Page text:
Affordable homes hit 20,000 in the east as construction output brings a late boost to GDP
PUBLISHED: 11:23 13 June 2014 | UPDATED: 09:06 16 June 2014
Britain’s economic growth for the first quarter looks likely to be revised up to a near four-year high after official figures showed the construction sector performed much better than previously thought.
Affordable home statistics
Local Authority Affordable housing delivery 2010/11-2013/14
Great Yarmouth: 200
King’s Lynn and West Norfolk: 580
North Norfolk: 300
South Norfolk 780
Suffolk Coastal 200
The Office for National Statistics (ONS) said construction grew by 1.5pc in the first three months of 2014, up from a previous estimate of 0.6pc. But the buoyancy in the market came despite new orders for public housing recording their biggest fall since records began in 1964.
The ONS said the 45.7pc drop might be because investment in housing associations was coming from the private sector rather than public sources.
According to the government, more than 20,000 affordable homes have been built in the East of England since April 2010. The number counts towards the 200,000 affordable homes built across the UK over the same period.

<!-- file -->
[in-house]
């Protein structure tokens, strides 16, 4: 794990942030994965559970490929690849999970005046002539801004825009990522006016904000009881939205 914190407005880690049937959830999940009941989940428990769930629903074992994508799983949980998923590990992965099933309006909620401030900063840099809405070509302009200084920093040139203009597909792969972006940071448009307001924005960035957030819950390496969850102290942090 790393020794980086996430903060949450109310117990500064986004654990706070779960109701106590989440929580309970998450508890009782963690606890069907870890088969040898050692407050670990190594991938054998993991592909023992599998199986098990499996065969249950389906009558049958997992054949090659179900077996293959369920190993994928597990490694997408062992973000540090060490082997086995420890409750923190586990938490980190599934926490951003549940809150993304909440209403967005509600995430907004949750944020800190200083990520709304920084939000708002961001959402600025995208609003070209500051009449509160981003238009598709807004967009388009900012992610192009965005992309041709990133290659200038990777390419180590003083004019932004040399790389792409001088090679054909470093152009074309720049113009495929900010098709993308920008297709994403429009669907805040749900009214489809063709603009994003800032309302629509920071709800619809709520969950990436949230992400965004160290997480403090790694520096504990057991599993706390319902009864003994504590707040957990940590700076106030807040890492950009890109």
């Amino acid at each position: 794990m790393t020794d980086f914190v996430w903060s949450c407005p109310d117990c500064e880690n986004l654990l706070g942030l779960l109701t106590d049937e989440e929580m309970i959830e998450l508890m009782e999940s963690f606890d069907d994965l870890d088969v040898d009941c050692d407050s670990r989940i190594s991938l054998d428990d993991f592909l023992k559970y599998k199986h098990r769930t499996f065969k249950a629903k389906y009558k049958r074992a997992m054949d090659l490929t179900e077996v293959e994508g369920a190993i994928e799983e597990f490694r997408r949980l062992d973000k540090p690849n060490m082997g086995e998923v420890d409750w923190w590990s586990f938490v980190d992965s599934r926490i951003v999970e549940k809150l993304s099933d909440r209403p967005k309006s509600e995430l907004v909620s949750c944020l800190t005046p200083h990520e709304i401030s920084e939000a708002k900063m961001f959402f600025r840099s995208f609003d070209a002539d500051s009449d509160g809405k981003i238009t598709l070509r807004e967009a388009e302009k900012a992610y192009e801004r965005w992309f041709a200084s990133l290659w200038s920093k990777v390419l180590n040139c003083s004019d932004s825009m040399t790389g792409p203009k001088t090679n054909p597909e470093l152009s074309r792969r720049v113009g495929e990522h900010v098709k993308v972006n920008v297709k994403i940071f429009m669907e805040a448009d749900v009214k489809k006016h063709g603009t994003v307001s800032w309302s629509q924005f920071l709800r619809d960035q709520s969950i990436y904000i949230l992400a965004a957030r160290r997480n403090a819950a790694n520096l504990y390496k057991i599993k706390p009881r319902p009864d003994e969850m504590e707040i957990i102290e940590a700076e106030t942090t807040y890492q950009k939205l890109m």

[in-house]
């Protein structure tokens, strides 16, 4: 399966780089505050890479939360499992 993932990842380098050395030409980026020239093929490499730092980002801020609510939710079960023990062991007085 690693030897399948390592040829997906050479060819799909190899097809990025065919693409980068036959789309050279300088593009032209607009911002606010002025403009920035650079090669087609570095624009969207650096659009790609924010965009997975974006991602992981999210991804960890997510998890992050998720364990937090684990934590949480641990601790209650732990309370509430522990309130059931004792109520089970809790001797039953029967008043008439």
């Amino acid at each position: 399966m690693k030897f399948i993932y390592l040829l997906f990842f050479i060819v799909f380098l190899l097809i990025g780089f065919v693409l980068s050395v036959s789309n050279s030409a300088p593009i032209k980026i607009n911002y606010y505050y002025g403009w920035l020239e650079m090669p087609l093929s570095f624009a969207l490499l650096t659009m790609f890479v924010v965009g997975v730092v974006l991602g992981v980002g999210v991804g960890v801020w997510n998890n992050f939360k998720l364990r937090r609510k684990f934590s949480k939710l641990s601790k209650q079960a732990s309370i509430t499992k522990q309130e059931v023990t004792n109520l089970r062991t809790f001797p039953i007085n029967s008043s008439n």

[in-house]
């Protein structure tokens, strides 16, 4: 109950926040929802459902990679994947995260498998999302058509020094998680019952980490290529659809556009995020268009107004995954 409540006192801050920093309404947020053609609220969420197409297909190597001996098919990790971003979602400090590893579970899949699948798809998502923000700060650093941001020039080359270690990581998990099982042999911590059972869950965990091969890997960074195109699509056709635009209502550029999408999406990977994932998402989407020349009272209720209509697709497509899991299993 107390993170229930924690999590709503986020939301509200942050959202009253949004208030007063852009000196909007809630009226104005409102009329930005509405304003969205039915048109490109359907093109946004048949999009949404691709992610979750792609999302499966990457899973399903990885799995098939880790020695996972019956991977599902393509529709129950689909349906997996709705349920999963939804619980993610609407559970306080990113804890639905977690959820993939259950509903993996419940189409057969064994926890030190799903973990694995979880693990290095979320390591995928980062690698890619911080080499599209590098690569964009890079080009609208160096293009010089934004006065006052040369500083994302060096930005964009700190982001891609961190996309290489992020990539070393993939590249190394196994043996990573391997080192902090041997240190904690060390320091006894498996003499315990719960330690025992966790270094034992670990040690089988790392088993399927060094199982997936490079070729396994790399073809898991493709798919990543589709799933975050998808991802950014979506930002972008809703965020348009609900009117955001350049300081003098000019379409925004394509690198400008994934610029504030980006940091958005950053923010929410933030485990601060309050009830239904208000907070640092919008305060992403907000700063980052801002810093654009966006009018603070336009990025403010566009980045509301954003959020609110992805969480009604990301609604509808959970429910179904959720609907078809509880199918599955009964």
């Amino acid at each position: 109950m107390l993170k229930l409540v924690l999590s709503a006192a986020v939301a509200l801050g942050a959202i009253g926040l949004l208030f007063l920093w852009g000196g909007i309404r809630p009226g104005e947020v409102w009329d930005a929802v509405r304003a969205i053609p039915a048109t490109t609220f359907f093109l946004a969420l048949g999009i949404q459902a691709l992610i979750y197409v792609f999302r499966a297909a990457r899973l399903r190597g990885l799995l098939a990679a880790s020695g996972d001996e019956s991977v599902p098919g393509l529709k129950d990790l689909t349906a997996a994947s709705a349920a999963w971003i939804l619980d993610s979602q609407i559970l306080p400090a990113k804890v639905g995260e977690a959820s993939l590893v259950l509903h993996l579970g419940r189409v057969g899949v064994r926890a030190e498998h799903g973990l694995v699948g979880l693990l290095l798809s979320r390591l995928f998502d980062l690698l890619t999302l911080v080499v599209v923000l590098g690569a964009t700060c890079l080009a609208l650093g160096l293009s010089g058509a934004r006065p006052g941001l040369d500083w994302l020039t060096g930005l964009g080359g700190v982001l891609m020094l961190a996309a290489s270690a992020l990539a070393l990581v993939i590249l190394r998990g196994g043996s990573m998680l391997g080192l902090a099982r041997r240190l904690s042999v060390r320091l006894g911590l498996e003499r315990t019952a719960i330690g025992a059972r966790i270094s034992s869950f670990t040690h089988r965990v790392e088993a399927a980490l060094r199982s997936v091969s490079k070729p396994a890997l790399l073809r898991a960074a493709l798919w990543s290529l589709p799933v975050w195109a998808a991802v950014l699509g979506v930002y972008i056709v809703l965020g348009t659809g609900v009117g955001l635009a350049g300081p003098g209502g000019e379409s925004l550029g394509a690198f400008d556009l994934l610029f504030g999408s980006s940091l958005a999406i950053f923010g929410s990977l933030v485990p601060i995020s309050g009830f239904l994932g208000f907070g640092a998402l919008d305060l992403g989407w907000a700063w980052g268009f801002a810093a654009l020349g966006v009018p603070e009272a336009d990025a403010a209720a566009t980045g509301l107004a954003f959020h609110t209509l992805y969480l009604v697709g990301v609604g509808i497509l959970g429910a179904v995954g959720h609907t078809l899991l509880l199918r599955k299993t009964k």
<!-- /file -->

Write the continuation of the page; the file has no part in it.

Chancellor George Osborne has unveiled his plans to fix Britain’s housing market with beefed-up powers for the Bank of England and “radical” planning reforms designed to help build up to 200,000 new homes.
In his annual Mansion House speech, he set out how the Bank’s financial policy committee would be able to order restrictions on the ratio of mortgage loans compared to borrowers’ incomes, or to the value of their house. But alarm bells sounded for homeowners yesterday when the Bank of England governor Mark Carney said that interest rates could rise by the end of this year.
John Whitelock, the development director for the Norfolk-based Saffron Housing trust, welcomed the growth in the construction sector – and said it would only be a matter of time before more social housing was built.
“The delivery of social housing will only increase when the market is able to deliver more homes,” he said. “The low results for new orders from the ONS appear to show the tail end of the construction slump seen in the economic downturn that we are now coming out of.”
He believes that the number orders will now improve as the market starts strengthen.
“Twenty thousand affordable homes built across the East of England shows really positive growth,” he added. “But we need to do more and we need to increase the supply, but it is only when more houses are delivered that the market will become more stable.”
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